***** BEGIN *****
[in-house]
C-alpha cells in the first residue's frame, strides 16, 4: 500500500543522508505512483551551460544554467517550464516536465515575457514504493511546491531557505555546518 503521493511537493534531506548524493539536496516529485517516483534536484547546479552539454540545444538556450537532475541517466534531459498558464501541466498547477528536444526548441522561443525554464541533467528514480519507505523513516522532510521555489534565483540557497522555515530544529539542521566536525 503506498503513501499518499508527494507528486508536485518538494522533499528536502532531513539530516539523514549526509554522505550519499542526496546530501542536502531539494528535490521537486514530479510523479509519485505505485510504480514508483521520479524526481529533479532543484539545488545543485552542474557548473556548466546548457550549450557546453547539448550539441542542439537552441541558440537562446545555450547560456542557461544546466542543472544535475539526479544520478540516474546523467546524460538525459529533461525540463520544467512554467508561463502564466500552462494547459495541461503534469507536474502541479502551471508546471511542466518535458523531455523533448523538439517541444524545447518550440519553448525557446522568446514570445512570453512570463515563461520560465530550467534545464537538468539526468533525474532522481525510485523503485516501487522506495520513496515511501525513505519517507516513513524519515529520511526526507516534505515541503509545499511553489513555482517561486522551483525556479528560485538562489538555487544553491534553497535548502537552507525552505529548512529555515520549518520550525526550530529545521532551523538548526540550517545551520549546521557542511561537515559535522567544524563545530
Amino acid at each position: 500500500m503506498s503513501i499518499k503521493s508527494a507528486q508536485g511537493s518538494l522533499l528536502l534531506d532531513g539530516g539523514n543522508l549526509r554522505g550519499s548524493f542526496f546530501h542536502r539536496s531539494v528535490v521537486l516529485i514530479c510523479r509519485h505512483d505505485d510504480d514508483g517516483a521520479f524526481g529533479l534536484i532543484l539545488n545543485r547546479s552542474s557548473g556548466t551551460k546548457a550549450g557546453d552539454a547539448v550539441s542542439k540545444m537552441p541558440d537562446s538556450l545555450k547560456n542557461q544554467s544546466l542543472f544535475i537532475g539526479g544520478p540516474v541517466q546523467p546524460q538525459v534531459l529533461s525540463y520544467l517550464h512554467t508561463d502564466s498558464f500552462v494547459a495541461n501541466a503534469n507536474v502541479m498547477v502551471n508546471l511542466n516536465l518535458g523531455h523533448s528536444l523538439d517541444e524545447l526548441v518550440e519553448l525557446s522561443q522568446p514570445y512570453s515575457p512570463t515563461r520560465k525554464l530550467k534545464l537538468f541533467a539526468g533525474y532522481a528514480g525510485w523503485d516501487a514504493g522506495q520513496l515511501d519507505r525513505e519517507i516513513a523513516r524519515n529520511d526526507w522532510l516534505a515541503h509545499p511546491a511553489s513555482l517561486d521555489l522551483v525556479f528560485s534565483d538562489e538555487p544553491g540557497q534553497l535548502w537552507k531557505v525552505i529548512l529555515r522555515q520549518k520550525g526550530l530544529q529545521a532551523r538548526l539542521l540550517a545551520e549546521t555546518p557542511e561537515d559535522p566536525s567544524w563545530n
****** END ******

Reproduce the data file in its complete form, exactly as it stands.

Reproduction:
[in-house]
C-alpha cells in the first residue's frame, strides 16, 4: 500500500543522508505512483551551460544554467517550464516536465515575457514504493511546491531557505555546518 503521493511537493534531506548524493539536496516529485517516483534536484547546479552539454540545444538556450537532475541517466534531459498558464501541466498547477528536444526548441522561443525554464541533467528514480519507505523513516522532510521555489534565483540557497522555515530544529539542521566536525 503506498503513501499518499508527494507528486508536485518538494522533499528536502532531513539530516539523514549526509554522505550519499542526496546530501542536502531539494528535490521537486514530479510523479509519485505505485510504480514508483521520479524526481529533479532543484539545488545543485552542474557548473556548466546548457550549450557546453547539448550539441542542439537552441541558440537562446545555450547560456542557461544546466542543472544535475539526479544520478540516474546523467546524460538525459529533461525540463520544467512554467508561463502564466500552462494547459495541461503534469507536474502541479502551471508546471511542466518535458523531455523533448523538439517541444524545447518550440519553448525557446522568446514570445512570453512570463515563461520560465530550467534545464537538468539526468533525474532522481525510485523503485516501487522506495520513496515511501525513505519517507516513513524519515529520511526526507516534505515541503509545499511553489513555482517561486522551483525556479528560485538562489538555487544553491534553497535548502537552507525552505529548512529555515520549518520550525526550530529545521532551523538548526540550517545551520549546521557542511561537515559535522567544524563545530
Amino acid at each position: 500500500m503506498s503513501i499518499k503521493s508527494a507528486q508536485g511537493s518538494l522533499l528536502l534531506d532531513g539530516g539523514n543522508l549526509r554522505g550519499s548524493f542526496f546530501h542536502r539536496s531539494v528535490v521537486l516529485i514530479c510523479r509519485h505512483d505505485d510504480d514508483g517516483a521520479f524526481g529533479l534536484i532543484l539545488n545543485r547546479s552542474s557548473g556548466t551551460k546548457a550549450g557546453d552539454a547539448v550539441s542542439k540545444m537552441p541558440d537562446s538556450l545555450k547560456n542557461q544554467s544546466l542543472f544535475i537532475g539526479g544520478p540516474v541517466q546523467p546524460q538525459v534531459l529533461s525540463y520544467l517550464h512554467t508561463d502564466s498558464f500552462v494547459a495541461n501541466a503534469n507536474v502541479m498547477v502551471n508546471l511542466n516536465l518535458g523531455h523533448s528536444l523538439d517541444e524545447l526548441v518550440e519553448l525557446s522561443q522568446p514570445y512570453s515575457p512570463t515563461r520560465k525554464l530550467k534545464l537538468f541533467a539526468g533525474y532522481a528514480g525510485w523503485d516501487a514504493g522506495q520513496l515511501d519507505r525513505e519517507i516513513a523513516r524519515n529520511d526526507w522532510l516534505a515541503h509545499p511546491a511553489s513555482l517561486d521555489l522551483v525556479f528560485s534565483d538562489e538555487p544553491g540557497q534553497l535548502w537552507k531557505v525552505i529548512l529555515r522555515q520549518k520550525g526550530l530544529q529545521a532551523r538548526l539542521l540550517a545551520e549546521t555546518p557542511e561537515d559535522p566536525s567544524w563545530n